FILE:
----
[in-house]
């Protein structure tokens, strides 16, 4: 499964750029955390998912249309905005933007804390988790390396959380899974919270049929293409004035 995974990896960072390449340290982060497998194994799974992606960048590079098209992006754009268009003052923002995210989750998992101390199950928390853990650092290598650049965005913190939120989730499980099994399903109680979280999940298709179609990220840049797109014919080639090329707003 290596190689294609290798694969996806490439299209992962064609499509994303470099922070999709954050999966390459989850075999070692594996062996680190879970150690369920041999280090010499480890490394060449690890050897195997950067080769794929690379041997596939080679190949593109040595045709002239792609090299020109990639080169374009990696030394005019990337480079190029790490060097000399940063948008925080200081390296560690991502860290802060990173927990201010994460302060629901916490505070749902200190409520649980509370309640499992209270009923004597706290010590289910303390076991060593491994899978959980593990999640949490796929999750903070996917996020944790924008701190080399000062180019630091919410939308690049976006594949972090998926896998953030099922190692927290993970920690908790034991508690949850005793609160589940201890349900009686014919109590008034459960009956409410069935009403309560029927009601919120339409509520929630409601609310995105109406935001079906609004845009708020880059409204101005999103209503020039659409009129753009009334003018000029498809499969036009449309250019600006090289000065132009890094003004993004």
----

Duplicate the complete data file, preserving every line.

[in-house]
């Protein structure tokens, strides 16, 4: 499964750029955390998912249309905005933007804390988790390396959380899974919270049929293409004035 995974990896960072390449340290982060497998194994799974992606960048590079098209992006754009268009003052923002995210989750998992101390199950928390853990650092290598650049965005913190939120989730499980099994399903109680979280999940298709179609990220840049797109014919080639090329707003 290596190689294609290798694969996806490439299209992962064609499509994303470099922070999709954050999966390459989850075999070692594996062996680190879970150690369920041999280090010499480890490394060449690890050897195997950067080769794929690379041997596939080679190949593109040595045709002239792609090299020109990639080169374009990696030394005019990337480079190029790490060097000399940063948008925080200081390296560690991502860290802060990173927990201010994460302060629901916490505070749902200190409520649980509370309640499992209270009923004597706290010590289910303390076991060593491994899978959980593990999640949490796929999750903070996917996020944790924008701190080399000062180019630091919410939308690049976006594949972090998926896998953030099922190692927290993970920690908790034991508690949850005793609160589940201890349900009686014919109590008034459960009956409410069935009403309560029927009601919120339409509520929630409601609310995105109406935001079906609004845009708020880059409204101005999103209503020039659409009129753009009334003018000029498809499969036009449309250019600006090289000065132009890094003004993004």